But there are differences. First, subway trains (and commuter trains designed for subway use) will have emergency exit doors on the ends, to facilitate evacuations in a tunnel. Second they are often shorter, to allow for tighter curves. And some are also narrower, although this seems less common.

An EMU for the Tram Layout

I haven’t been working on my tram layout all summer. I’ve run the tram around a bit, but the bus roadway had a gap in it as I’d run out of parts before finishing the loop, and I didn’t have a commuter car for the outer loop of track, which was a lack I keenly felt. I also had only one power pack to move between the two tracks (unless I wanted to cut up one of my Tomix feeders and connect it to a Kato pack, which I didn’t). So all I could do with it was run one of my Modemo Setagaya line trams at a time. Which was nice, but a bit less than what I wanted. That’s all changed recently (or will shortly). Read More...

The Smaller Railroads of Tōkyō

Railroading in Tōkyō isn’t just huge railway stations and double-track commuter lines bringing people into the city from hours away, there are a number of much smaller railways, serving neighborhoods, industrial areas, or what have you. The photo above (from flickr, photographer: haribote) shows one of these, the Keisei-Kanamachi Line, (see also Japanese wikipedia) a mostly single-track line running 2.5 km through a residential neighborhood of Katsushika City, one of Tōkyō’s 23 special wards (which formed the original city of Tōkyō). The line runs due north from where it meets the Keisei Main Line at Keisei-Takasago station. The last station is adjacent to JR East’s Kanamachi Station on the Jōban Line.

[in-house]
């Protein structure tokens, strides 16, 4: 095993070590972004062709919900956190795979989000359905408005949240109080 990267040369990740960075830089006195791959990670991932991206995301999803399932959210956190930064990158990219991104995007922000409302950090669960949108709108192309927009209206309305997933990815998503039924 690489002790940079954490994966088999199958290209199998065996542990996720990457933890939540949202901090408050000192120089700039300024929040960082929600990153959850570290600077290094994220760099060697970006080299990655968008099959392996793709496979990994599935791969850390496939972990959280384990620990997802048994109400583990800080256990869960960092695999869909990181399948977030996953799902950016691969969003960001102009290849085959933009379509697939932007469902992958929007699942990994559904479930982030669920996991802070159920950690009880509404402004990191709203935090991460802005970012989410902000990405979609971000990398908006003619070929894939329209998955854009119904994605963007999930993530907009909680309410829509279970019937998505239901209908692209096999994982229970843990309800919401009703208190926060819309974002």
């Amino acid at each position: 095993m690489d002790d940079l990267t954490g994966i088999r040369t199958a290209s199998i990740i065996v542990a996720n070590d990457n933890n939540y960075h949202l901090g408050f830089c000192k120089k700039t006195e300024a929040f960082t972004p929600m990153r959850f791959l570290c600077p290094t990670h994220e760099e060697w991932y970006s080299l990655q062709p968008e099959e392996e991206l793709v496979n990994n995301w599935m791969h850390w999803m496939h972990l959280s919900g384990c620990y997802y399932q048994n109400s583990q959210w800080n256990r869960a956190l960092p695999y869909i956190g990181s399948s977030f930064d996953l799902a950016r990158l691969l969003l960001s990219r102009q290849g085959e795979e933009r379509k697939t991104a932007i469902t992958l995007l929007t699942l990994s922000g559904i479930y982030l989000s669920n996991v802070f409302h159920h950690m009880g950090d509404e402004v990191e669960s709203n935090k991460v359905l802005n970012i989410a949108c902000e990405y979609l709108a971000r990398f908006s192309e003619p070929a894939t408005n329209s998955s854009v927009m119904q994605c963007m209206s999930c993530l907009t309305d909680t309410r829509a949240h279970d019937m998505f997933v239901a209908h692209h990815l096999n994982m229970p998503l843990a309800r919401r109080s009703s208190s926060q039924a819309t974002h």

Tram Layout Installed

My tram layout moved to it’s semi-permanent home today. I finally gave up any hope of doing more work on the scenery any time soon, so after finishing the backdrop I moved it into the living room and wired up the tram track. The bus roadway is mostly in place, but I’m still waiting on the additional bus set (now due in late August) to add the final 140mm segment of that so I can actually run busses.